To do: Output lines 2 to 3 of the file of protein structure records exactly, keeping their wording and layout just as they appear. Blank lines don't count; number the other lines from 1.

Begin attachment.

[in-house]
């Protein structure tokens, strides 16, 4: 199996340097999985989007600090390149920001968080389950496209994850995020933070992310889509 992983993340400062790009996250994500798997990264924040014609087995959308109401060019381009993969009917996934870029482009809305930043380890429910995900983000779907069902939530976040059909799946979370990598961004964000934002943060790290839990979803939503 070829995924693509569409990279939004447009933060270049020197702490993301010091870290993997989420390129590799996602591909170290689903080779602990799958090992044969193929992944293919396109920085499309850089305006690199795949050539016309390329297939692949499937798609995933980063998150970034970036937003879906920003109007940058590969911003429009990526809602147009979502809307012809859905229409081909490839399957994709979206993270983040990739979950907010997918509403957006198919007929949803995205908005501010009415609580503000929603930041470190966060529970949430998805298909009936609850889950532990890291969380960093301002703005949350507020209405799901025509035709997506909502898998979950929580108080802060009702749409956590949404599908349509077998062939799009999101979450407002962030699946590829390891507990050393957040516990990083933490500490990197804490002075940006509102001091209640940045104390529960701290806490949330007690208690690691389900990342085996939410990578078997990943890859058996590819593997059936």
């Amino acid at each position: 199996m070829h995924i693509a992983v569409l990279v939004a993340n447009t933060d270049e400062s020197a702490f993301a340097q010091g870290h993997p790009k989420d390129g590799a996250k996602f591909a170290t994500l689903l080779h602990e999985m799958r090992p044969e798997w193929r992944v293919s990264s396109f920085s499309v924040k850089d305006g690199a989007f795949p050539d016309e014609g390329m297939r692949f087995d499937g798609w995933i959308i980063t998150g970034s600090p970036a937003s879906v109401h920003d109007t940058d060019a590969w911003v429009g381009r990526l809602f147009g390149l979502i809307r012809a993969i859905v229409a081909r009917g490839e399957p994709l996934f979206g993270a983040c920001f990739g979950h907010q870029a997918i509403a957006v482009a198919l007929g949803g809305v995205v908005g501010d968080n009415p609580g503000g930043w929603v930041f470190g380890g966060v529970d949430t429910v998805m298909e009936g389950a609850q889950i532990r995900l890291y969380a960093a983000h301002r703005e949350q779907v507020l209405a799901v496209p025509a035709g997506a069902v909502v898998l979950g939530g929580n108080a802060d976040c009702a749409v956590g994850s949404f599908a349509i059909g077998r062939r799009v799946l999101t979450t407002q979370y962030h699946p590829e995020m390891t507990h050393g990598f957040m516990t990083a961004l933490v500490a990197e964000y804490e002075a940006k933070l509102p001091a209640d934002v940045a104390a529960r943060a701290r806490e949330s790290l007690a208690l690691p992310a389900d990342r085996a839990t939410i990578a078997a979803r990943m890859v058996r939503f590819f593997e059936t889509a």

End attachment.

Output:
């Protein structure tokens, strides 16, 4: 199996340097999985989007600090390149920001968080389950496209994850995020933070992310889509 992983993340400062790009996250994500798997990264924040014609087995959308109401060019381009993969009917996934870029482009809305930043380890429910995900983000779907069902939530976040059909799946979370990598961004964000934002943060790290839990979803939503 070829995924693509569409990279939004447009933060270049020197702490993301010091870290993997989420390129590799996602591909170290689903080779602990799958090992044969193929992944293919396109920085499309850089305006690199795949050539016309390329297939692949499937798609995933980063998150970034970036937003879906920003109007940058590969911003429009990526809602147009979502809307012809859905229409081909490839399957994709979206993270983040990739979950907010997918509403957006198919007929949803995205908005501010009415609580503000929603930041470190966060529970949430998805298909009936609850889950532990890291969380960093301002703005949350507020209405799901025509035709997506909502898998979950929580108080802060009702749409956590949404599908349509077998062939799009999101979450407002962030699946590829390891507990050393957040516990990083933490500490990197804490002075940006509102001091209640940045104390529960701290806490949330007690208690690691389900990342085996939410990578078997990943890859058996590819593997059936």
């Amino acid at each position: 199996m070829h995924i693509a992983v569409l990279v939004a993340n447009t933060d270049e400062s020197a702490f993301a340097q010091g870290h993997p790009k989420d390129g590799a996250k996602f591909a170290t994500l689903l080779h602990e999985m799958r090992p044969e798997w193929r992944v293919s990264s396109f920085s499309v924040k850089d305006g690199a989007f795949p050539d016309e014609g390329m297939r692949f087995d499937g798609w995933i959308i980063t998150g970034s600090p970036a937003s879906v109401h920003d109007t940058d060019a590969w911003v429009g381009r990526l809602f147009g390149l979502i809307r012809a993969i859905v229409a081909r009917g490839e399957p994709l996934f979206g993270a983040c920001f990739g979950h907010q870029a997918i509403a957006v482009a198919l007929g949803g809305v995205v908005g501010d968080n009415p609580g503000g930043w929603v930041f470190g380890g966060v529970d949430t429910v998805m298909e009936g389950a609850q889950i532990r995900l890291y969380a960093a983000h301002r703005e949350q779907v507020l209405a799901v496209p025509a035709g997506a069902v909502v898998l979950g939530g929580n108080a802060d976040c009702a749409v956590g994850s949404f599908a349509i059909g077998r062939r799009v799946l999101t979450t407002q979370y962030h699946p590829e995020m390891t507990h050393g990598f957040m516990t990083a961004l933490v500490a990197e964000y804490e002075a940006k933070l509102p001091a209640d934002v940045a104390a529960r943060a701290r806490e949330s790290l007690a208690l690691p992310a389900d990342r085996a839990t939410i990578a078997a979803r990943m890859v058996r939503f590819f593997e059936t889509a």